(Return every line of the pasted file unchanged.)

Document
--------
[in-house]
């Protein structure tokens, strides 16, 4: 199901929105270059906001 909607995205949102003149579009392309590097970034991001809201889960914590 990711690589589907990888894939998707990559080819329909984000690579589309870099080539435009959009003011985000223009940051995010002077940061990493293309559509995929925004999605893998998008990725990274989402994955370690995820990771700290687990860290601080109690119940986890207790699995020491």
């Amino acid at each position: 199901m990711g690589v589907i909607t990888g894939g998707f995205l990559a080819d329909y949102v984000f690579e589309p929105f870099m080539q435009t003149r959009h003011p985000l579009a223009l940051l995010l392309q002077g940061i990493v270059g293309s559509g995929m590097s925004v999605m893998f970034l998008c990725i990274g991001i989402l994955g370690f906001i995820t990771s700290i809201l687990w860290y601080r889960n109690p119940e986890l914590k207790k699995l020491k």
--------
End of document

[in-house]
């Protein structure tokens, strides 16, 4: 199901929105270059906001 909607995205949102003149579009392309590097970034991001809201889960914590 990711690589589907990888894939998707990559080819329909984000690579589309870099080539435009959009003011985000223009940051995010002077940061990493293309559509995929925004999605893998998008990725990274989402994955370690995820990771700290687990860290601080109690119940986890207790699995020491």
């Amino acid at each position: 199901m990711g690589v589907i909607t990888g894939g998707f995205l990559a080819d329909y949102v984000f690579e589309p929105f870099m080539q435009t003149r959009h003011p985000l579009a223009l940051l995010l392309q002077g940061i990493v270059g293309s559509g995929m590097s925004v999605m893998f970034l998008c990725i990274g991001i989402l994955g370690f906001i995820t990771s700290i809201l687990w860290y601080r889960n109690p119940e986890l914590k207790k699995l020491k």